Wednesday, 21 April 2021

Online worship has made church think

Online worship has made church think

DEAR Friends,

A strange time we are in at the moment with covid restrictions affecting every aspect of our lives.

My churches took the position to close for public worship during the latest lockown and we me last week, via Zoom, to talk through when we will restart worship to which people can attend physically.

However, what we have learnt over the past year about worship is really interesting (well, it is for me).

A year ago, on Mothering Sunday, our churches were closed for public worship and all our services went online immediately.

If you had asked me at the beginning of last year about online worship, I would have said that this would not be high on the agenda of our churches here in Henley.

However, if you now ask me that same question, I would answer completely differently.

Our experience of online worship has been at times frustrating (especially when the internet crashes) but on the whole uplifting.

Our congregations have continued to attend services and even some that they would not normally attend, such as morning prayer or Good Friday, but what has been a real revelation is that people watch the services when they choose to do so.

I know that statement sounds strange but the normal service is at a certain time on a certain day and will never be repeated, so each is unique.

What we have discovered is that not many watch our services as they are broadcast, at 10am on a Sunday, for example, but by the end of the following week the audience figure has risen considerably.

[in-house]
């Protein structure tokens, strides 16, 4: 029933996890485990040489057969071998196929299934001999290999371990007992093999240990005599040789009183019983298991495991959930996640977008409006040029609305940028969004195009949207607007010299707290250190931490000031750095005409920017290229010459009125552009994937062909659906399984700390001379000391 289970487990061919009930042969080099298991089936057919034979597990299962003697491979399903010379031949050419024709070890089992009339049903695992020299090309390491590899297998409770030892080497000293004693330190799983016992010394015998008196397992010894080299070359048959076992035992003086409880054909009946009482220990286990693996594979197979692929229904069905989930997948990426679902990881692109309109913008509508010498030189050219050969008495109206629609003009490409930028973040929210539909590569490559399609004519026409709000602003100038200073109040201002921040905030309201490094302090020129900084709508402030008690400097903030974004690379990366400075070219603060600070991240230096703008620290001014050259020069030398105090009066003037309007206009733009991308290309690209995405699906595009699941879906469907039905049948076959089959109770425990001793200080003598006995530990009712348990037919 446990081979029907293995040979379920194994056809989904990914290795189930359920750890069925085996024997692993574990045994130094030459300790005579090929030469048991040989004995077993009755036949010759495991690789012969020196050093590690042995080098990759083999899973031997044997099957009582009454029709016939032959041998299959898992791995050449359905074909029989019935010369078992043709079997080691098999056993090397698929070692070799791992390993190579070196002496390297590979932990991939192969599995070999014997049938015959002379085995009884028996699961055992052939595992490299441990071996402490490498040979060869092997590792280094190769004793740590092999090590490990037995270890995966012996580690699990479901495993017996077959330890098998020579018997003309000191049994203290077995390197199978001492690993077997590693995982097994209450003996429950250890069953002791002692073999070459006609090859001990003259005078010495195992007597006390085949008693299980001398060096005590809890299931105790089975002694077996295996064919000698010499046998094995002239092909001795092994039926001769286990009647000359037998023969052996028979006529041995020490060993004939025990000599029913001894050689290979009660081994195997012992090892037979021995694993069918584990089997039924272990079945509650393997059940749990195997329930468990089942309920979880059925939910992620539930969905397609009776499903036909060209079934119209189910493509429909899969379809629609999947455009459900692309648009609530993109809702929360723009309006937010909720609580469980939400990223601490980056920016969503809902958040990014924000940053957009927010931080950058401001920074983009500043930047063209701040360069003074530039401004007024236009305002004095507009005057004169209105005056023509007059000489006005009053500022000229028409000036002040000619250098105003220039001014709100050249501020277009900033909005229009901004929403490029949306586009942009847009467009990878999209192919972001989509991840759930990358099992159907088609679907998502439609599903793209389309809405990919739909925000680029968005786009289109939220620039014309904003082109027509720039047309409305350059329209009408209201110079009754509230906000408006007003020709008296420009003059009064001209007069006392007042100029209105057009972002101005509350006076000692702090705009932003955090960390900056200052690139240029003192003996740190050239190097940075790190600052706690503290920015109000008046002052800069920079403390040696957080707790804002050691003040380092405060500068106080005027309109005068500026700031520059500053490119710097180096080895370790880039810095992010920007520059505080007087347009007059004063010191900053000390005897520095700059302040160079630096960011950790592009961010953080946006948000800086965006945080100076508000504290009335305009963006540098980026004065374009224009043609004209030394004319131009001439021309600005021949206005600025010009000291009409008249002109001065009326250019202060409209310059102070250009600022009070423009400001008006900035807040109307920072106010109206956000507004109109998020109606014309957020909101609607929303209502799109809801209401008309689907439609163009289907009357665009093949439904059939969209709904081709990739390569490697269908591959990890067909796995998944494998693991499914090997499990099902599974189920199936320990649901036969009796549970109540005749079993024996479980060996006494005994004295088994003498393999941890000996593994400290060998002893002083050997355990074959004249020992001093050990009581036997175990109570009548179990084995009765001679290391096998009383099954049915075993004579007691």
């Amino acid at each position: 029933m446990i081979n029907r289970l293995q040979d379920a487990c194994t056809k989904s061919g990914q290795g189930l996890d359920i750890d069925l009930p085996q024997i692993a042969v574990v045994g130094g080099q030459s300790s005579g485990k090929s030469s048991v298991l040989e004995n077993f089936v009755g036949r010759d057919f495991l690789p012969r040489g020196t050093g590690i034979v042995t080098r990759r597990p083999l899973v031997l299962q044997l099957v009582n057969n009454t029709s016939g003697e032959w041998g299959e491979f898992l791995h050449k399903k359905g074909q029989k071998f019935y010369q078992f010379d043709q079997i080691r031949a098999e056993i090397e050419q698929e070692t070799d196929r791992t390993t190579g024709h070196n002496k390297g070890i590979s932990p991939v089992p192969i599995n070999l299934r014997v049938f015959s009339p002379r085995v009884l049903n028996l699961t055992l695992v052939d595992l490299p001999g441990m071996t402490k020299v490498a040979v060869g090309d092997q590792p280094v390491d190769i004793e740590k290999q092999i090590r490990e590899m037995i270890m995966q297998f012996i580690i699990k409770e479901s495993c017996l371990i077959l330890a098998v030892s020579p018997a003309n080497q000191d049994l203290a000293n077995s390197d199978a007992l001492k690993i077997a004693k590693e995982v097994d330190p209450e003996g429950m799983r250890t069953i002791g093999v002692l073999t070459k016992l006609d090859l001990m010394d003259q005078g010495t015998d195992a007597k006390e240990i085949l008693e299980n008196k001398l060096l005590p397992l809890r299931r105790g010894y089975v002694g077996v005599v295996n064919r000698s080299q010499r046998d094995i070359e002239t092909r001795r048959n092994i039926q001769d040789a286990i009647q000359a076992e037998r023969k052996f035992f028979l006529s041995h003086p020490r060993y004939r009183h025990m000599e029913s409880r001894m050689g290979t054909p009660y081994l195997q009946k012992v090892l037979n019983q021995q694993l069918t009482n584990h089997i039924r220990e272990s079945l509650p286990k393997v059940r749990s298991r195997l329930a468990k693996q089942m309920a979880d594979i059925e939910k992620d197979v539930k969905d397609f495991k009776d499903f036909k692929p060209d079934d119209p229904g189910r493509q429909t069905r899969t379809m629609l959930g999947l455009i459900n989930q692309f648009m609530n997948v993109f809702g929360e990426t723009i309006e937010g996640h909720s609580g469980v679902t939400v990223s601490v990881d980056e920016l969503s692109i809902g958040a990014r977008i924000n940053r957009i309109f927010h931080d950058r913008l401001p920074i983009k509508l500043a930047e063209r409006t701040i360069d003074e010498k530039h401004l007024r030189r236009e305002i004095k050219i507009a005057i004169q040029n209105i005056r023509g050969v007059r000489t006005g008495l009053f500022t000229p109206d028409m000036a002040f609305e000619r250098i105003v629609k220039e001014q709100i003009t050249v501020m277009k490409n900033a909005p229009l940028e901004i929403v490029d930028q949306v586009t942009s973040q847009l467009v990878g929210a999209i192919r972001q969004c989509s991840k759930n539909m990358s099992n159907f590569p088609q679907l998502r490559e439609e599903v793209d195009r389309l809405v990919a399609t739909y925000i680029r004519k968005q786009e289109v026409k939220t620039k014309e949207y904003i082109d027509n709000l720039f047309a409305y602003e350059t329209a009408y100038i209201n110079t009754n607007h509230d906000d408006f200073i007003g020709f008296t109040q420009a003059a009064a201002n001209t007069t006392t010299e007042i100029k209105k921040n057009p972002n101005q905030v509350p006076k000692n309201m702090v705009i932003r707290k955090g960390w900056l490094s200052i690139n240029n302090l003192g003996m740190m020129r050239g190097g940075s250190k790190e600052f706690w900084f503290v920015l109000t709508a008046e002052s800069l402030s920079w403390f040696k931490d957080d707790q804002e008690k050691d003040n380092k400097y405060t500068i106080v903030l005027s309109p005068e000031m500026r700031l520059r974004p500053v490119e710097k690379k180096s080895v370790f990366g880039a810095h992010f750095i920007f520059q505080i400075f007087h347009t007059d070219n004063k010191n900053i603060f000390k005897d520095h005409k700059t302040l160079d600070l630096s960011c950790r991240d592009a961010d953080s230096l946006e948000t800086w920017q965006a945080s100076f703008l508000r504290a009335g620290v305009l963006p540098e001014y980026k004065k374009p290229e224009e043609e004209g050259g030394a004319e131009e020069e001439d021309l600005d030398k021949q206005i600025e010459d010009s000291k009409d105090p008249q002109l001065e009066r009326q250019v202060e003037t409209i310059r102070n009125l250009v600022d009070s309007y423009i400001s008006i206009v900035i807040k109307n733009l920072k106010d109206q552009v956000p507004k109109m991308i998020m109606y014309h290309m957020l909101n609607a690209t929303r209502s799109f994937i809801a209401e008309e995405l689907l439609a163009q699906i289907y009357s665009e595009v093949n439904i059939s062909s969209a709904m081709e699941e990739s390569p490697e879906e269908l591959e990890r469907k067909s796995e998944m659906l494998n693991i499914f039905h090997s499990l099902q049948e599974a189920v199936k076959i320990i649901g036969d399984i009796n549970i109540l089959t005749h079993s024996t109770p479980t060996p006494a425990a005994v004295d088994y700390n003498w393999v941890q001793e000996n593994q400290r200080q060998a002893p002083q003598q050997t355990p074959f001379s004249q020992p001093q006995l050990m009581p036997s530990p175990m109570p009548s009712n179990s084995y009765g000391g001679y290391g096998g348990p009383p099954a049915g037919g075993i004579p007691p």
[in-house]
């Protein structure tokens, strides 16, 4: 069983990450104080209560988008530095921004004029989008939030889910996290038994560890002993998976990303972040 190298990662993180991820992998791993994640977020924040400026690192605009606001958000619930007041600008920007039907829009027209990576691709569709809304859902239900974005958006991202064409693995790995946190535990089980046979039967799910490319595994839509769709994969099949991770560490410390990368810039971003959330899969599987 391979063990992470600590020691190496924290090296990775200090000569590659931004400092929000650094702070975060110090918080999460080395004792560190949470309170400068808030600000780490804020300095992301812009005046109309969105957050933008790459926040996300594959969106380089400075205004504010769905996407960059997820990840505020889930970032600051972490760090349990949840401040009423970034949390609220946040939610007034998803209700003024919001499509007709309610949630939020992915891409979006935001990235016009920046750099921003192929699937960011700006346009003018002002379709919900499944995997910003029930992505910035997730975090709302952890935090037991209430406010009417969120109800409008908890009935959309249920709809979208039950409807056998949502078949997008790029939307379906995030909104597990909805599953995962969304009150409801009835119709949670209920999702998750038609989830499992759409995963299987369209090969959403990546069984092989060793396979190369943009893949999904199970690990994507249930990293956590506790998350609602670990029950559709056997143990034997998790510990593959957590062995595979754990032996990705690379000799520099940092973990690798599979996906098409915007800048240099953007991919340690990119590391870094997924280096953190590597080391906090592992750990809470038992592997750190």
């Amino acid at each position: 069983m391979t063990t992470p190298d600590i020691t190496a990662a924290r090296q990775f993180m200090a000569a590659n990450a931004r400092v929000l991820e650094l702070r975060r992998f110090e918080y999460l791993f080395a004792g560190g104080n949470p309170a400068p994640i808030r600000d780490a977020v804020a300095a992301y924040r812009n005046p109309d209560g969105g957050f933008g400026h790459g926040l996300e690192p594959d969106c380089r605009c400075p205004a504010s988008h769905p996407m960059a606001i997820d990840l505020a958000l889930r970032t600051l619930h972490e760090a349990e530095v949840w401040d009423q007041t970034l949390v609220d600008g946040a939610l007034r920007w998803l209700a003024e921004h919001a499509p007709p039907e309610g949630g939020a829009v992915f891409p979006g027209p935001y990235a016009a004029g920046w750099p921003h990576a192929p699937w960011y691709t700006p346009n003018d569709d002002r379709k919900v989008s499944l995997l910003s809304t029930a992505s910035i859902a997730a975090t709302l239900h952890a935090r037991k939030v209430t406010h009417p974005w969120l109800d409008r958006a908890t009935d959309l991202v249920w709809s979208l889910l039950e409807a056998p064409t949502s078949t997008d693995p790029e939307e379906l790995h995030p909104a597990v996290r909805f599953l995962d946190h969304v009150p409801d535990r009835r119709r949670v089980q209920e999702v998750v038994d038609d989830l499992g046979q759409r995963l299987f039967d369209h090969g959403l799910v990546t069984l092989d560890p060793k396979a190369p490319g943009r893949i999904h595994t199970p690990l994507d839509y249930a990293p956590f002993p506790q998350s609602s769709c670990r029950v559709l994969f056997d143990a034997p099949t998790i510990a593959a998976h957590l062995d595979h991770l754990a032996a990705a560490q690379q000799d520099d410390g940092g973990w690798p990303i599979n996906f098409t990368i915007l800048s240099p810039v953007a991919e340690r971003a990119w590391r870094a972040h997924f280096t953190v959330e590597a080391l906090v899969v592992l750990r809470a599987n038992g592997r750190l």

What this means for church service times in the future is a question that we will have to address but at the moment this fact has made me consider how we worship, what we receive from worship and how we might need to continue to broadcast our services, even after the pandemic is over, so that people can join in wherever and whenever they choose.

One of the other interesting facts is that as our services are all on YouTube we have no idea who sees them, where the people live, or how many people are sat in front of a screen watching.

I know that we have had people from America watching and that my wider family (mainly in Manchester) are choosing to watch our services rather than join in their own.

I would be very interested to hear your thoughts about online services which can then feed into the decisions that we have in this regard in the future.

We are currently living in a strange time and I pray that you have kept safe, sane and well during the past year.

I really, really, really look forward to seeing people face to face again as soon as we are safely able to do so.

May God bless you all.

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